3. The Sheep Pasture
This is a pasture off of Philema across from Fred’s that I drive past every day. I drive by the open pasture in the morning when there is a faint fog settling over the grass and the sheep are grazing and I feel like I’m in Scotland for a moment. When the sun is setting, it’s absolutely gorgeous and seems like another country, whether there are sheep there or not. Next to this open pasture, there are pecan trees that usually have cows hanging out around them. It’s just a cozy view, and it makes me smile whenever I drive by.
4. The Basset House
This is the most hilarious of the 5, and one that I will go absolutely out of my way to drive past. This house on the other end of town has, I believe, 3 basset hounds. I don’t know if they actually live outside or if they are just outside during the day, but they can be found either in the driveway or in the front yard sunbathing. They are usually asleep, and they seem just as happy as can be chilling around their house. There are a lot of days (when the weather is nice and I know they’ll be outside) that I will slowly creep by the house just to look at these bassets and I will have the biggest, goofiest smile on my face. These dogs probably think I’m an idiot. Again, if you live here, sorry if this creeps you out. I just really love your dogs.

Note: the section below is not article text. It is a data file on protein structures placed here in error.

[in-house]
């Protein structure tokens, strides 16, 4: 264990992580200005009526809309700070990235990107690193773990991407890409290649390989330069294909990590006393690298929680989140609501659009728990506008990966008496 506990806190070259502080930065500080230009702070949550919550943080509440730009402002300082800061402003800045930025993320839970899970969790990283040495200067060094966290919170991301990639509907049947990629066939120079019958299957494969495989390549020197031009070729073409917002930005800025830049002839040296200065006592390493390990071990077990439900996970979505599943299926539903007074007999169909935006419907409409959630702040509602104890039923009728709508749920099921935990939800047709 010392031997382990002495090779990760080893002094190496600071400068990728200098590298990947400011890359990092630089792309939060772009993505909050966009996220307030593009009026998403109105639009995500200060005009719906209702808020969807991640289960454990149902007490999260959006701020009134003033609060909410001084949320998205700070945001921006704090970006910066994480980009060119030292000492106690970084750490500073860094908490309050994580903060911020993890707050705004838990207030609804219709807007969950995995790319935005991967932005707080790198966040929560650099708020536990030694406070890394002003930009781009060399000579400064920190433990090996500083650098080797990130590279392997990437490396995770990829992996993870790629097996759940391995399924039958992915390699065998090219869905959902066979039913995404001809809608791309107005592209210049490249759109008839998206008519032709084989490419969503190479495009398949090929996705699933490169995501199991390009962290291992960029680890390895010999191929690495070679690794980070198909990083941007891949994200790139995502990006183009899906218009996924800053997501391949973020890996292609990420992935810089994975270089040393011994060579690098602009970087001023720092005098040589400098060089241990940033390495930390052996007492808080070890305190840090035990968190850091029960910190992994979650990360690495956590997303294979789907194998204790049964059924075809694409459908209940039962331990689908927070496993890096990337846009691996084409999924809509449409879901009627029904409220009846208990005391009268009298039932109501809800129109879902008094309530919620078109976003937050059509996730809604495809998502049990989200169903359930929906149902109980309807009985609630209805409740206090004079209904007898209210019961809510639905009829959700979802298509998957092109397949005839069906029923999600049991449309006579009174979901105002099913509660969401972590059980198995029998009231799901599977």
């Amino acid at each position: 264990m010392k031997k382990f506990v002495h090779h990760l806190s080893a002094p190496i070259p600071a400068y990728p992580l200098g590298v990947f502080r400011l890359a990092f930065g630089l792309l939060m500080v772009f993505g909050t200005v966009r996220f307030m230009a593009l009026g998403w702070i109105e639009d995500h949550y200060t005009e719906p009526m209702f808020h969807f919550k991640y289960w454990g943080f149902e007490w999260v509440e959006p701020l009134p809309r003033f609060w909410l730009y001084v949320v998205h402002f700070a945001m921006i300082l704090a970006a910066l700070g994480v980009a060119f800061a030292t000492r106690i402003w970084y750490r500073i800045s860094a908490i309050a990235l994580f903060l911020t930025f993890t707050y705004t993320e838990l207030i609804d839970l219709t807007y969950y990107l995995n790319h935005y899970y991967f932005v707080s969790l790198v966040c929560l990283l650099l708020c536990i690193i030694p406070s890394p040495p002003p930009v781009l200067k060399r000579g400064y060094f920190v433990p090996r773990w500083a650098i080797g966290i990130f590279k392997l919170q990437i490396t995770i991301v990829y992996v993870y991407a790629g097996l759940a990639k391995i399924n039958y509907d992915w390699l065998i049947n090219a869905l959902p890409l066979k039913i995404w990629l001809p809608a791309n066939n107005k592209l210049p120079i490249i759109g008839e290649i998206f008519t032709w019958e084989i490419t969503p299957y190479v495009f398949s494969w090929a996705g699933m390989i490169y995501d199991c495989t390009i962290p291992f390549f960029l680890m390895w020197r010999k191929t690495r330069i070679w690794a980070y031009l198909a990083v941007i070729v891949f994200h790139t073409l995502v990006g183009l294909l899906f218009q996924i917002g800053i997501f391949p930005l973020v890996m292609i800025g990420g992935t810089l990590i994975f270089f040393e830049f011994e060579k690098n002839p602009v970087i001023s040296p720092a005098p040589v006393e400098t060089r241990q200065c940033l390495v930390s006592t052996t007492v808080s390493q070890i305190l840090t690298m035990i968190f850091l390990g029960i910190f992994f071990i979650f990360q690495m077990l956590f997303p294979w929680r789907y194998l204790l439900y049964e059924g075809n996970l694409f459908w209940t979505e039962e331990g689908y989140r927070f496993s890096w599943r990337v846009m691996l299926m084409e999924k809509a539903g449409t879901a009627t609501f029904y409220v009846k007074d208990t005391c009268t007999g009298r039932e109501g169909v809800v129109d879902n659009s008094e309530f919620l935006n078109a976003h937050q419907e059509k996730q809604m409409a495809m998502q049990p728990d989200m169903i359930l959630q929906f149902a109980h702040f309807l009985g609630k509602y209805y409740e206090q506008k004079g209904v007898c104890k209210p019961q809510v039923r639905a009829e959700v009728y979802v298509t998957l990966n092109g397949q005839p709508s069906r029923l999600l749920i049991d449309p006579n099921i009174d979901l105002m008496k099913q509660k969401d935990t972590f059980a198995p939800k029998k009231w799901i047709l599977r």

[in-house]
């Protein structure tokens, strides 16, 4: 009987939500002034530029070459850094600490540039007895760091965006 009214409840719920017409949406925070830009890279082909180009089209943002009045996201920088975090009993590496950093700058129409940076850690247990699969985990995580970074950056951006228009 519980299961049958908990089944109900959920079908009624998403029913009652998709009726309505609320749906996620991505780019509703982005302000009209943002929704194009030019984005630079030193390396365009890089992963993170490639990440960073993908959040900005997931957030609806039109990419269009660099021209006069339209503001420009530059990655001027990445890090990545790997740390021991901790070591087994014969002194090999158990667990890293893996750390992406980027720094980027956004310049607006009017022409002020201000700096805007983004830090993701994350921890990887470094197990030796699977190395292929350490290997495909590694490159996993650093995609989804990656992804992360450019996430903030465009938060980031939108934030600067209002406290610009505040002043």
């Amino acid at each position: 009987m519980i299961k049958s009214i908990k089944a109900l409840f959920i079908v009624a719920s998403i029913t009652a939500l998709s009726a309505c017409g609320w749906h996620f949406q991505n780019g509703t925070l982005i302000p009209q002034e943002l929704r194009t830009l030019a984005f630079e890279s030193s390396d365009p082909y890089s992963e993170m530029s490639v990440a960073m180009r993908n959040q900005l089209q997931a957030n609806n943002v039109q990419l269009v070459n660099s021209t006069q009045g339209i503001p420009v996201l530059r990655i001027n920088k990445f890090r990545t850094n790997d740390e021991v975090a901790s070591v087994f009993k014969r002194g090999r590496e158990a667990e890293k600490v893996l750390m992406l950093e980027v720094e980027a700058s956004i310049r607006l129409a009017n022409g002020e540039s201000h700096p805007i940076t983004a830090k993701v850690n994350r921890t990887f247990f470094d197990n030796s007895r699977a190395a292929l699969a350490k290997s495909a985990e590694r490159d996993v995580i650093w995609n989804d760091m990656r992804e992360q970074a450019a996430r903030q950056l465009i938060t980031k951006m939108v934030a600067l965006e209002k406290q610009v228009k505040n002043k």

5. My Sun Room